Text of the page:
Create certificate using predefined ca root

I've problem, my mobile clients using intermediate certificate for verification that stored on mobile.

Old chain

  • root : ISGR Root X1
  • ca intermediate : X3 Authority

But after updating i got new root so new intermediate certificates.
New Chain

  • root : DST Root CA X3
  • ca intermediate : R3
    So my clients unable to verify domain.

What can i do to solve it without updating clients ?
Is it possible to generate new certificate chain using predefined CA Root like ISRG Root X1 ?
How can i do it with certbot ?

Hi @hsnamed

that's

the old root certificate, from DST, not from ISGR.

May be your server doesn't send the new intermediate certificate.

What's your domain name with that problem?

Yes server send intermediate cert but problem that chains broken cause intermediate Old X3 doesn`t match new R3. How can i solve that ?
I've just generating new cert but it has the same new chain : DST Root CA X3 -> R3 -> domain.
On https://letsencrypt.org/certificates/ i saw that ISRG Root x1 still available so its possible to get chains:
ISRG Root X1 -> X3 -> domain.

Your server sends the wrong intermediate certificate.

Your question is already the answer.

The question is "how can i get new chain with
root: ISRG Root X1
intermediate: X3
exactly using certbot ?"

No, that's not the question.

Your server has to send the correct intermediate. And the old intermediate will not longer work.

So your configuration is buggy and that's something you have to fix.

PS: Read the documentation - --preferred-chain allows a switch.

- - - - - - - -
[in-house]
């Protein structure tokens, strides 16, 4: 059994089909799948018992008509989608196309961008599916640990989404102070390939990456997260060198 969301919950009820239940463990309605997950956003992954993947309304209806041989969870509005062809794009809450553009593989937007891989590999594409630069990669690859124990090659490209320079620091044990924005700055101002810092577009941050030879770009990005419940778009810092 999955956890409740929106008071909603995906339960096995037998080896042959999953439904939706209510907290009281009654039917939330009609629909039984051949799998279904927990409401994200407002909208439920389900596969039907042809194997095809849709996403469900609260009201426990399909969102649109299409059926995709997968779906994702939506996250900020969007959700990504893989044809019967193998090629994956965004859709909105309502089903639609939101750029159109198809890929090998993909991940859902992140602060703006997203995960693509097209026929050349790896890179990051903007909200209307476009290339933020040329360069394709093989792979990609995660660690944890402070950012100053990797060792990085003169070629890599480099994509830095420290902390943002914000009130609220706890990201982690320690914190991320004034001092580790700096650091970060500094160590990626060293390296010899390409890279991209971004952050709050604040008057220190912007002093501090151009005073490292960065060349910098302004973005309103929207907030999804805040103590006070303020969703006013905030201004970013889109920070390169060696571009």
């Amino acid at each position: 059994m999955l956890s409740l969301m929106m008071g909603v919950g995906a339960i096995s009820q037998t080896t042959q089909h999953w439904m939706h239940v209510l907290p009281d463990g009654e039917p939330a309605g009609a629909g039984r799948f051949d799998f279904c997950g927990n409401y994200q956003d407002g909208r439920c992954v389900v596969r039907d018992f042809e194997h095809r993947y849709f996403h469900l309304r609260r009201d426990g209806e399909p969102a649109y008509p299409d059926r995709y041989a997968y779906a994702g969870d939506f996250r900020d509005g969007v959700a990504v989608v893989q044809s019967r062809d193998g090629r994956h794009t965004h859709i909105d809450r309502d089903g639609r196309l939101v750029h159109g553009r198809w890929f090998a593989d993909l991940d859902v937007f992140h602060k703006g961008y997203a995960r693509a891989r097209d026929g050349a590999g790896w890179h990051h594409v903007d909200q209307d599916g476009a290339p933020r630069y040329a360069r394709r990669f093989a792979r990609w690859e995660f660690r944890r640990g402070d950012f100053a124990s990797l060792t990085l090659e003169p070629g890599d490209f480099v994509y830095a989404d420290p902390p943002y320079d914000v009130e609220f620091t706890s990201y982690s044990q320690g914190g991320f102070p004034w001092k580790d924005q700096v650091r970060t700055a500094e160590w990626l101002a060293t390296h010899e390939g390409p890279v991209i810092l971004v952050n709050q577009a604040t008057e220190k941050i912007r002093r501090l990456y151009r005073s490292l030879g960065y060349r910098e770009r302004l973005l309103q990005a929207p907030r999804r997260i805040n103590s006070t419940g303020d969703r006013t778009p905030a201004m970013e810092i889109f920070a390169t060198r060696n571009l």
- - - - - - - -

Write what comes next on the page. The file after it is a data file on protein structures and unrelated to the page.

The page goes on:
But the new ISRG Root X1 may use the new R3 too - so you have exact the same problem with the ISRG root.

3 Likes

Thanks for all, I've read that intermediate Let’s Encrypt Authority X3 is retired , so impossible to get it with --preffered-chain, that`s sad.

An intermediate can change at any time.

So don't rely on them.

3 Likes

Indeed, hardcoding the X3 intermediate in your mobile client was a serious design flaw.

1 Like

Just adding to what others said:

  • "LetsEncrypt X-series" intermediates are retired.
  • "LetsEncrypt R-series" intermediates are now active
  • LetsEncrypt currently provides possible two chains for your order. Both are signed by the Private Key in "LetsEncrypt R3". The first option is the default "LetsEncrypt R3" certificate, which is signed by "ISRG Root X1"; the second option is the "Cross-Signed LetsEncrypt R3", which is signed by "DST Root X3" (which expires in 2021).
  • The LetsEncrypt ACME server provides all this information to clients via the API.

Your clients seem to be hardcoding the Intermediate and possibly the Root certificates. That is an error in your design. The Intermediates can change at any time, and one of the root certificates will expire shortly.

2 Likes

Additional:

Normally, it's not required to select one chain.

server-daten.de has a new R3 certificate.

My FireFox says, ISRG is the root. OpenSSL says, "DST Root" is used. Same with Chrome running under Windows.

Installing the correct intermediate certificate is always required.